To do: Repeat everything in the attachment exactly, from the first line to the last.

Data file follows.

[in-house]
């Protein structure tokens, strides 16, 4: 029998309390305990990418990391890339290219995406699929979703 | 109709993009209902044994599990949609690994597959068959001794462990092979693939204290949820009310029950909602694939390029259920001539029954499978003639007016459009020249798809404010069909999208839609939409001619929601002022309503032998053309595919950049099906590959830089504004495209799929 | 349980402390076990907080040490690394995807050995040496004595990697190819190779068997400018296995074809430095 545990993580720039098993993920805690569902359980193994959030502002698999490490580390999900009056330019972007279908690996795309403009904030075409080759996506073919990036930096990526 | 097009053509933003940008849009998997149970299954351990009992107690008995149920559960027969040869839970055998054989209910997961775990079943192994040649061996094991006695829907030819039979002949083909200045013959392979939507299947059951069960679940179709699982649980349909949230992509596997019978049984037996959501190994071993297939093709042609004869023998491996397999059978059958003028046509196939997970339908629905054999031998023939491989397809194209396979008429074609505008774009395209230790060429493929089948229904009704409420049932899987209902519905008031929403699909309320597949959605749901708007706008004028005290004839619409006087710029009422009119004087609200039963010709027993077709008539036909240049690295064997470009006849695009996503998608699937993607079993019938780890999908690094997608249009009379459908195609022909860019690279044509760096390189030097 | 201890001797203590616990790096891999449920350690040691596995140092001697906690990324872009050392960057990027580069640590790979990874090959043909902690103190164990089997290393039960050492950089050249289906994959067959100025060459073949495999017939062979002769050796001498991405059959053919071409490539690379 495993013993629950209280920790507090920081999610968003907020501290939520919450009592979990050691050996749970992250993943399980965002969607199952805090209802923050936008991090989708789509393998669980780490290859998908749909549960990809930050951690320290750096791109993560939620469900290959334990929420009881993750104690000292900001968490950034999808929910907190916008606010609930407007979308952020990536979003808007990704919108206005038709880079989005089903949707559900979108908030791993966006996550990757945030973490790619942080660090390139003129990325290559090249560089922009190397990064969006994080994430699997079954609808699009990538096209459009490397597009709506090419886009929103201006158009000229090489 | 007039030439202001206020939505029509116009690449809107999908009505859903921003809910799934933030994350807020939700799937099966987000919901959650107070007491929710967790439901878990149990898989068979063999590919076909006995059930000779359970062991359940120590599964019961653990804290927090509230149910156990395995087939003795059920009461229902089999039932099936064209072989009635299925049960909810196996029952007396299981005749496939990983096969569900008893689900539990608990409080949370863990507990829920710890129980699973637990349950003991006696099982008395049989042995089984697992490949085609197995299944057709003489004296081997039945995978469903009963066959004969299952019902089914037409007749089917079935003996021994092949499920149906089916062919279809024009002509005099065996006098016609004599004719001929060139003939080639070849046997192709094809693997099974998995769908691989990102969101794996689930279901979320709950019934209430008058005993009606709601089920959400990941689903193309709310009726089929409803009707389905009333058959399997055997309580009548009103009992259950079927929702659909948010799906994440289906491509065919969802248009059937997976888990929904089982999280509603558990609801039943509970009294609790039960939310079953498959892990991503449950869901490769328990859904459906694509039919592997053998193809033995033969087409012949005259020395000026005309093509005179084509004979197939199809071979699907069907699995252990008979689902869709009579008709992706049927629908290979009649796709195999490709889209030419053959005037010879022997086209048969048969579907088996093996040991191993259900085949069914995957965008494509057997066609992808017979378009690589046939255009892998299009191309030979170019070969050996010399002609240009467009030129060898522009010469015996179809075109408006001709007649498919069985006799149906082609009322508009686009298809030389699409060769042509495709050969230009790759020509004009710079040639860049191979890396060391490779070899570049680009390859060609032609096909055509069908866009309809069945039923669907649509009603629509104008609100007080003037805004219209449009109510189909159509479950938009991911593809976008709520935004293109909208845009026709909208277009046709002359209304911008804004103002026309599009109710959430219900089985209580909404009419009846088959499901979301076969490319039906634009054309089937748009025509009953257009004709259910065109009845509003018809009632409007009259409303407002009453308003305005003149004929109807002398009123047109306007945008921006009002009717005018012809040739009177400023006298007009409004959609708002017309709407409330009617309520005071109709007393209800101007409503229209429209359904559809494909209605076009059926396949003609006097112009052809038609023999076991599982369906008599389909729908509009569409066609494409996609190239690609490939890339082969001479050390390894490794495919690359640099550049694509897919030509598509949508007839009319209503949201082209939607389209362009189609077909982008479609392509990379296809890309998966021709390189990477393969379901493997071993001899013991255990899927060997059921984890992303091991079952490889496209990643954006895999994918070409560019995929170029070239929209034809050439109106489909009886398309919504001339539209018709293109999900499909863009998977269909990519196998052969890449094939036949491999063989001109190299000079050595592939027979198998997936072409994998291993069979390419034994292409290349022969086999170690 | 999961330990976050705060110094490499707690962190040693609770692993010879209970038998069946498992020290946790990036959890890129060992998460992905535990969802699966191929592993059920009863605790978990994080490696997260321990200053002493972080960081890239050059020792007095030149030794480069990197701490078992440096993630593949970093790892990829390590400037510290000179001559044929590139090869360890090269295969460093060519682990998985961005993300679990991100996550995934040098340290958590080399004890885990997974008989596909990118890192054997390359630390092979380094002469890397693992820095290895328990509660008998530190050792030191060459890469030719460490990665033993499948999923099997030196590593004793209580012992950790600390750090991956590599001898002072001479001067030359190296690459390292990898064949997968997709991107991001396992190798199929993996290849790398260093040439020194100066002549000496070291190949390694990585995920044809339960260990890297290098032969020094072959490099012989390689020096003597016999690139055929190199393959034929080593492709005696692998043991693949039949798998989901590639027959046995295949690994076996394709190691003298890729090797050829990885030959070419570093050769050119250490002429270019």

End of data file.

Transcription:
[in-house]
């Protein structure tokens, strides 16, 4: 029998309390305990990418990391890339290219995406699929979703 | 109709993009209902044994599990949609690994597959068959001794462990092979693939204290949820009310029950909602694939390029259920001539029954499978003639007016459009020249798809404010069909999208839609939409001619929601002022309503032998053309595919950049099906590959830089504004495209799929 | 349980402390076990907080040490690394995807050995040496004595990697190819190779068997400018296995074809430095 545990993580720039098993993920805690569902359980193994959030502002698999490490580390999900009056330019972007279908690996795309403009904030075409080759996506073919990036930096990526 | 097009053509933003940008849009998997149970299954351990009992107690008995149920559960027969040869839970055998054989209910997961775990079943192994040649061996094991006695829907030819039979002949083909200045013959392979939507299947059951069960679940179709699982649980349909949230992509596997019978049984037996959501190994071993297939093709042609004869023998491996397999059978059958003028046509196939997970339908629905054999031998023939491989397809194209396979008429074609505008774009395209230790060429493929089948229904009704409420049932899987209902519905008031929403699909309320597949959605749901708007706008004028005290004839619409006087710029009422009119004087609200039963010709027993077709008539036909240049690295064997470009006849695009996503998608699937993607079993019938780890999908690094997608249009009379459908195609022909860019690279044509760096390189030097 | 201890001797203590616990790096891999449920350690040691596995140092001697906690990324872009050392960057990027580069640590790979990874090959043909902690103190164990089997290393039960050492950089050249289906994959067959100025060459073949495999017939062979002769050796001498991405059959053919071409490539690379 495993013993629950209280920790507090920081999610968003907020501290939520919450009592979990050691050996749970992250993943399980965002969607199952805090209802923050936008991090989708789509393998669980780490290859998908749909549960990809930050951690320290750096791109993560939620469900290959334990929420009881993750104690000292900001968490950034999808929910907190916008606010609930407007979308952020990536979003808007990704919108206005038709880079989005089903949707559900979108908030791993966006996550990757945030973490790619942080660090390139003129990325290559090249560089922009190397990064969006994080994430699997079954609808699009990538096209459009490397597009709506090419886009929103201006158009000229090489 | 007039030439202001206020939505029509116009690449809107999908009505859903921003809910799934933030994350807020939700799937099966987000919901959650107070007491929710967790439901878990149990898989068979063999590919076909006995059930000779359970062991359940120590599964019961653990804290927090509230149910156990395995087939003795059920009461229902089999039932099936064209072989009635299925049960909810196996029952007396299981005749496939990983096969569900008893689900539990608990409080949370863990507990829920710890129980699973637990349950003991006696099982008395049989042995089984697992490949085609197995299944057709003489004296081997039945995978469903009963066959004969299952019902089914037409007749089917079935003996021994092949499920149906089916062919279809024009002509005099065996006098016609004599004719001929060139003939080639070849046997192709094809693997099974998995769908691989990102969101794996689930279901979320709950019934209430008058005993009606709601089920959400990941689903193309709310009726089929409803009707389905009333058959399997055997309580009548009103009992259950079927929702659909948010799906994440289906491509065919969802248009059937997976888990929904089982999280509603558990609801039943509970009294609790039960939310079953498959892990991503449950869901490769328990859904459906694509039919592997053998193809033995033969087409012949005259020395000026005309093509005179084509004979197939199809071979699907069907699995252990008979689902869709009579008709992706049927629908290979009649796709195999490709889209030419053959005037010879022997086209048969048969579907088996093996040991191993259900085949069914995957965008494509057997066609992808017979378009690589046939255009892998299009191309030979170019070969050996010399002609240009467009030129060898522009010469015996179809075109408006001709007649498919069985006799149906082609009322508009686009298809030389699409060769042509495709050969230009790759020509004009710079040639860049191979890396060391490779070899570049680009390859060609032609096909055509069908866009309809069945039923669907649509009603629509104008609100007080003037805004219209449009109510189909159509479950938009991911593809976008709520935004293109909208845009026709909208277009046709002359209304911008804004103002026309599009109710959430219900089985209580909404009419009846088959499901979301076969490319039906634009054309089937748009025509009953257009004709259910065109009845509003018809009632409007009259409303407002009453308003305005003149004929109807002398009123047109306007945008921006009002009717005018012809040739009177400023006298007009409004959609708002017309709407409330009617309520005071109709007393209800101007409503229209429209359904559809494909209605076009059926396949003609006097112009052809038609023999076991599982369906008599389909729908509009569409066609494409996609190239690609490939890339082969001479050390390894490794495919690359640099550049694509897919030509598509949508007839009319209503949201082209939607389209362009189609077909982008479609392509990379296809890309998966021709390189990477393969379901493997071993001899013991255990899927060997059921984890992303091991079952490889496209990643954006895999994918070409560019995929170029070239929209034809050439109106489909009886398309919504001339539209018709293109999900499909863009998977269909990519196998052969890449094939036949491999063989001109190299000079050595592939027979198998997936072409994998291993069979390419034994292409290349022969086999170690 | 999961330990976050705060110094490499707690962190040693609770692993010879209970038998069946498992020290946790990036959890890129060992998460992905535990969802699966191929592993059920009863605790978990994080490696997260321990200053002493972080960081890239050059020792007095030149030794480069990197701490078992440096993630593949970093790892990829390590400037510290000179001559044929590139090869360890090269295969460093060519682990998985961005993300679990991100996550995934040098340290958590080399004890885990997974008989596909990118890192054997390359630390092979380094002469890397693992820095290895328990509660008998530190050792030191060459890469030719460490990665033993499948999923099997030196590593004793209580012992950790600390750090991956590599001898002072001479001067030359190296690459390292990898064949997968997709991107991001396992190798199929993996290849790398260093040439020194100066002549000496070291190949390694990585995920044809339960260990890297290098032969020094072959490099012989390689020096003597016999690139055929190199393959034929080593492709005696692998043991693949039949798998989901590639027959046995295949690994076996394709190691003298890729090797050829990885030959070419570093050769050119250490002429270019």